Picture of Amanda in Hospital with thumbs up

Amanda Saunders

Grand Falls-Windsor NL

A chronic illness is not a gift, but it’s certainly a lesson that I carry with me.

Amanda Saunders


In January 2019 at 21 years old I had a heart transplant. The surgery took place in Ottawa and went well, but in September I was hospitalized for 3 weeks with E-Coli, followed soon after by another stomach virus. I was very sick. I spent Christmas, New Years and my first heart anniversary in the hospital. Then another complication. I was diagnosed with Epstein Barr virus which attacked my blood stream, liver, and GI tract. We thought my GI pain was caused by the stomach virus, but I was soon told that I had Post- transplant Lymphoproliferative Disorder (PTLD), which resulted from the Epstein Barr virus. I was terrified and all I could think was “Here we go again.” I felt all the gains I had made were ripped out from under me.

A chronic illness is not a gift, but it’s certainly a lesson that I carry with me. At first I was angry, hurt, and bitter. I was not quite 23 years old and going through another major health crisis. Yet there is also much for which I am grateful. I would never have met former premier Paul Davis, which was a very exciting opportunity for me! He also connected me with LLSC which has been an amazing resource. PTLD is rare, only 1-2% of transplant patients get it, and I couldn’t find any information. Once Paul connected me with LLSC they provided me a detailed fact sheet which broke down all the details I needed, as well as a blood cancer information package. I was so excited!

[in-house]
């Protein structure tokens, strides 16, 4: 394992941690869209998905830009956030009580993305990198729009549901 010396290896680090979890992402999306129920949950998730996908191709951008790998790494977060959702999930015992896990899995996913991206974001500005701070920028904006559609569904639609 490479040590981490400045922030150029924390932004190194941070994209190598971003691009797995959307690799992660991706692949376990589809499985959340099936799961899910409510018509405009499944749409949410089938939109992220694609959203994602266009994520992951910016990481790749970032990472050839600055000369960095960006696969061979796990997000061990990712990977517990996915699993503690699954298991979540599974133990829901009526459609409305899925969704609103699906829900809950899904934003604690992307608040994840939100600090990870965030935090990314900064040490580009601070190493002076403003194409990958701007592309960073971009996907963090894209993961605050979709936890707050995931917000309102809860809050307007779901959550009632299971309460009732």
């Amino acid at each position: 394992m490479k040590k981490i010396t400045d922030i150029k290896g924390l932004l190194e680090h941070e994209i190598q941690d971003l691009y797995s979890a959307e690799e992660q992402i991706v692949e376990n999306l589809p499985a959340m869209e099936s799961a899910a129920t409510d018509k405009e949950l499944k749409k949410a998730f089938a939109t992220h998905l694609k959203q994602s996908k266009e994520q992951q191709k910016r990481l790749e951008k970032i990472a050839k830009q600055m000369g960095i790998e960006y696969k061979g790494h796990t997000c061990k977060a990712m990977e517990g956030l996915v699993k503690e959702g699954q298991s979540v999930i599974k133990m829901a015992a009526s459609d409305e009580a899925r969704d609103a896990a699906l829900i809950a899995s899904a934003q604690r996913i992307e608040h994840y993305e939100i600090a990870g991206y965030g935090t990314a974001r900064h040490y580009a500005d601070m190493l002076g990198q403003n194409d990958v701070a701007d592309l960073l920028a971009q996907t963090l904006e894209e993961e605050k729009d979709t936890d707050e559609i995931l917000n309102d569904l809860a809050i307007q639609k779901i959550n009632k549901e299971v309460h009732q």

My supporters have been an important part of my journey. My parents moved to Ottawa with me for my transplant and treatments. They have been so supportive, but this experience has been hard on them. My health care team in Ottawa has also been incredible. They made holidays and birthdays special for me and made me feel safe and secure. Because of my health care team, I never felt scared. They told me “We’re all here for you. You will kick cancer’s butt”. That’s exactly what I’m doing!

I can’t wait to participate in my first Light The Night this year! It’s important to me to spread awareness of blood cancer and the great work of LLSC. I also want people to know that age isn’t a free pass, this isn’t just an “older illness”. Blood cancer can affect anyone.